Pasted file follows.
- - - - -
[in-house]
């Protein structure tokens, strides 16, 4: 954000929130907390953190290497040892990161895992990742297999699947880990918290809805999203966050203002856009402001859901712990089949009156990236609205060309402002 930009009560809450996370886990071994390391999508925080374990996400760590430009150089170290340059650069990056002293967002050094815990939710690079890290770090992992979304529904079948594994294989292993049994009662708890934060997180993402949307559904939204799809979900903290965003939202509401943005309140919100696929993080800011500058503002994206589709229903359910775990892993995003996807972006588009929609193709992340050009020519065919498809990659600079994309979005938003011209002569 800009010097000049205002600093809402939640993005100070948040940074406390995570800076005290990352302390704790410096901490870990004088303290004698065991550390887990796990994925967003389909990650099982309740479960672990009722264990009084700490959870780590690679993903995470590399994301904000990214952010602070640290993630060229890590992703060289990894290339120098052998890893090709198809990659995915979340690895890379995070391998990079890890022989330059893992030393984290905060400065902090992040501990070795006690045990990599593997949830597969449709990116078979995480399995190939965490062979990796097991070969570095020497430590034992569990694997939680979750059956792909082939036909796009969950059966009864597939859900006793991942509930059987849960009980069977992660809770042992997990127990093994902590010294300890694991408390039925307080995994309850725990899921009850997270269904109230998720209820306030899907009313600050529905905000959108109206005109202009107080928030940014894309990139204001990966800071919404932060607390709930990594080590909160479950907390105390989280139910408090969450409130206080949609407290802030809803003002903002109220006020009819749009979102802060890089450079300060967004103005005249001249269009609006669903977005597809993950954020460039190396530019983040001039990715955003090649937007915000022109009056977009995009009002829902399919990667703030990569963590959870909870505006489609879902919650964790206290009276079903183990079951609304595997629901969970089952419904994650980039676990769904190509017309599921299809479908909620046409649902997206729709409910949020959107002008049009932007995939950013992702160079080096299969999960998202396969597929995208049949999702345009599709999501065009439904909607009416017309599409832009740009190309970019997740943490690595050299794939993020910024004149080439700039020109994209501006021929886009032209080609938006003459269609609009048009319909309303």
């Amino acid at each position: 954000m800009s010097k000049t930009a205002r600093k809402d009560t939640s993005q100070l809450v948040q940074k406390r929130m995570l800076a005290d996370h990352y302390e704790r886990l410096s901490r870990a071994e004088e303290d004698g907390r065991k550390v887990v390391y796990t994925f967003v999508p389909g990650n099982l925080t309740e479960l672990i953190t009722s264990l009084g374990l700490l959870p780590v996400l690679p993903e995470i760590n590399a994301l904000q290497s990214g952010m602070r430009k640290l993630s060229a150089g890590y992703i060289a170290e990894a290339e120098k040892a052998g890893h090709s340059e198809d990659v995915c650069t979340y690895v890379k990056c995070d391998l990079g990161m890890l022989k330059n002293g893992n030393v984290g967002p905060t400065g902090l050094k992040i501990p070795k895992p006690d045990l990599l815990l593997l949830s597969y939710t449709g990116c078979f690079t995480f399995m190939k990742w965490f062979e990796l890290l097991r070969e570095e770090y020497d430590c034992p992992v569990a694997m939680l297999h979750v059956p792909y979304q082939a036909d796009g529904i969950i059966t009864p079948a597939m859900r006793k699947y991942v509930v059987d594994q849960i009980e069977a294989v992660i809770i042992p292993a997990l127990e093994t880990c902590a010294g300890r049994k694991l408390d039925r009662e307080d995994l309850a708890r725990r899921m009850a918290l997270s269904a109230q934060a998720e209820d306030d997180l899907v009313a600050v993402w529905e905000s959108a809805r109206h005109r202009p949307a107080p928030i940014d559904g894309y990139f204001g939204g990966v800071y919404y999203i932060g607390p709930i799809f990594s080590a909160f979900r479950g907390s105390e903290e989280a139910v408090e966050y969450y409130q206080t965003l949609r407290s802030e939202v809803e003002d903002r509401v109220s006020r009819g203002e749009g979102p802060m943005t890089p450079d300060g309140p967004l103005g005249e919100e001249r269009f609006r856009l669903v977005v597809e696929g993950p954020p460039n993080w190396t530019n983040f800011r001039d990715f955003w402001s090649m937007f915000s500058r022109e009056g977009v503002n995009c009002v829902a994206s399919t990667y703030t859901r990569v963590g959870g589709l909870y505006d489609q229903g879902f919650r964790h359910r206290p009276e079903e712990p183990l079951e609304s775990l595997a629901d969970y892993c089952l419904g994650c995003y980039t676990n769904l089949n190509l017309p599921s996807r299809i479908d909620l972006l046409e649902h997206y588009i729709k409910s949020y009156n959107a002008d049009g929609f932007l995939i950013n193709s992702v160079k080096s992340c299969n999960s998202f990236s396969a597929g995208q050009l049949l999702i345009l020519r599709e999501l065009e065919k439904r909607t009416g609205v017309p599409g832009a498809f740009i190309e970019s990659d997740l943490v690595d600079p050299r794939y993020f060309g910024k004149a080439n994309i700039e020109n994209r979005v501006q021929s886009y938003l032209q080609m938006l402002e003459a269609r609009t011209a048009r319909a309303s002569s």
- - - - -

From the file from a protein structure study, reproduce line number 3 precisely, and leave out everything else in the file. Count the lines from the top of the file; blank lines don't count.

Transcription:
């Amino acid at each position: 954000m800009s010097k000049t930009a205002r600093k809402d009560t939640s993005q100070l809450v948040q940074k406390r929130m995570l800076a005290d996370h990352y302390e704790r886990l410096s901490r870990a071994e004088e303290d004698g907390r065991k550390v887990v390391y796990t994925f967003v999508p389909g990650n099982l925080t309740e479960l672990i953190t009722s264990l009084g374990l700490l959870p780590v996400l690679p993903e995470i760590n590399a994301l904000q290497s990214g952010m602070r430009k640290l993630s060229a150089g890590y992703i060289a170290e990894a290339e120098k040892a052998g890893h090709s340059e198809d990659v995915c650069t979340y690895v890379k990056c995070d391998l990079g990161m890890l022989k330059n002293g893992n030393v984290g967002p905060t400065g902090l050094k992040i501990p070795k895992p006690d045990l990599l815990l593997l949830s597969y939710t449709g990116c078979f690079t995480f399995m190939k990742w965490f062979e990796l890290l097991r070969e570095e770090y020497d430590c034992p992992v569990a694997m939680l297999h979750v059956p792909y979304q082939a036909d796009g529904i969950i059966t009864p079948a597939m859900r006793k699947y991942v509930v059987d594994q849960i009980e069977a294989v992660i809770i042992p292993a997990l127990e093994t880990c902590a010294g300890r049994k694991l408390d039925r009662e307080d995994l309850a708890r725990r899921m009850a918290l997270s269904a109230q934060a998720e209820d306030d997180l899907v009313a600050v993402w529905e905000s959108a809805r109206h005109r202009p949307a107080p928030i940014d559904g894309y990139f204001g939204g990966v800071y919404y999203i932060g607390p709930i799809f990594s080590a909160f979900r479950g907390s105390e903290e989280a139910v408090e966050y969450y409130q206080t965003l949609r407290s802030e939202v809803e003002d903002r509401v109220s006020r009819g203002e749009g979102p802060m943005t890089p450079d300060g309140p967004l103005g005249e919100e001249r269009f609006r856009l669903v977005v597809e696929g993950p954020p460039n993080w190396t530019n983040f800011r001039d990715f955003w402001s090649m937007f915000s500058r022109e009056g977009v503002n995009c009002v829902a994206s399919t990667y703030t859901r990569v963590g959870g589709l909870y505006d489609q229903g879902f919650r964790h359910r206290p009276e079903e712990p183990l079951e609304s775990l595997a629901d969970y892993c089952l419904g994650c995003y980039t676990n769904l089949n190509l017309p599921s996807r299809i479908d909620l972006l046409e649902h997206y588009i729709k409910s949020y009156n959107a002008d049009g929609f932007l995939i950013n193709s992702v160079k080096s992340c299969n999960s998202f990236s396969a597929g995208q050009l049949l999702i345009l020519r599709e999501l065009e065919k439904r909607t009416g609205v017309p599409g832009a498809f740009i190309e970019s990659d997740l943490v690595d600079p050299r794939y993020f060309g910024k004149a080439n994309i700039e020109n994209r979005v501006q021929s886009y938003l032209q080609m938006l402002e003459a269609r609009t011209a048009r319909a309303s002569s």